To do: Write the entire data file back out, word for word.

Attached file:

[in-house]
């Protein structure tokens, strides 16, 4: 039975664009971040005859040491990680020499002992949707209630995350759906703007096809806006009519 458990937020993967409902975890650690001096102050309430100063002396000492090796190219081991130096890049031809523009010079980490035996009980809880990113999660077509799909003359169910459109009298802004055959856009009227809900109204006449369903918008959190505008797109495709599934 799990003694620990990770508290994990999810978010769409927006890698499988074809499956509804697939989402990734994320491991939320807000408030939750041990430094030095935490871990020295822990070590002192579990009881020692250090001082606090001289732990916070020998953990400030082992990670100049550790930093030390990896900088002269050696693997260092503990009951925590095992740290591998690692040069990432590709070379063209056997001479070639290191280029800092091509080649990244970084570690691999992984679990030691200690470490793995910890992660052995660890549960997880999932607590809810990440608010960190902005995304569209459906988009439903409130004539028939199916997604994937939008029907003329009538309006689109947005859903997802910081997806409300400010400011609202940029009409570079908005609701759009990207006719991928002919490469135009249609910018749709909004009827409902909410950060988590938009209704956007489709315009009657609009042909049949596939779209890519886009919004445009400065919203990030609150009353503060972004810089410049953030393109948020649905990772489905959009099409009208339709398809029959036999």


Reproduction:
[in-house]
């Protein structure tokens, strides 16, 4: 039975664009971040005859040491990680020499002992949707209630995350759906703007096809806006009519 458990937020993967409902975890650690001096102050309430100063002396000492090796190219081991130096890049031809523009010079980490035996009980809880990113999660077509799909003359169910459109009298802004055959856009009227809900109204006449369903918008959190505008797109495709599934 799990003694620990990770508290994990999810978010769409927006890698499988074809499956509804697939989402990734994320491991939320807000408030939750041990430094030095935490871990020295822990070590002192579990009881020692250090001082606090001289732990916070020998953990400030082992990670100049550790930093030390990896900088002269050696693997260092503990009951925590095992740290591998690692040069990432590709070379063209056997001479070639290191280029800092091509080649990244970084570690691999992984679990030691200690470490793995910890992660052995660890549960997880999932607590809810990440608010960190902005995304569209459906988009439903409130004539028939199916997604994937939008029907003329009538309006689109947005859903997802910081997806409300400010400011609202940029009409570079908005609701759009990207006719991928002919490469135009249609910018749709909004009827409902909410950060988590938009209704956007489709315009009657609009042909049949596939779209890519886009919004445009400065919203990030609150009353503060972004810089410049953030393109948020649905990772489905959009099409009208339709398809029959036999």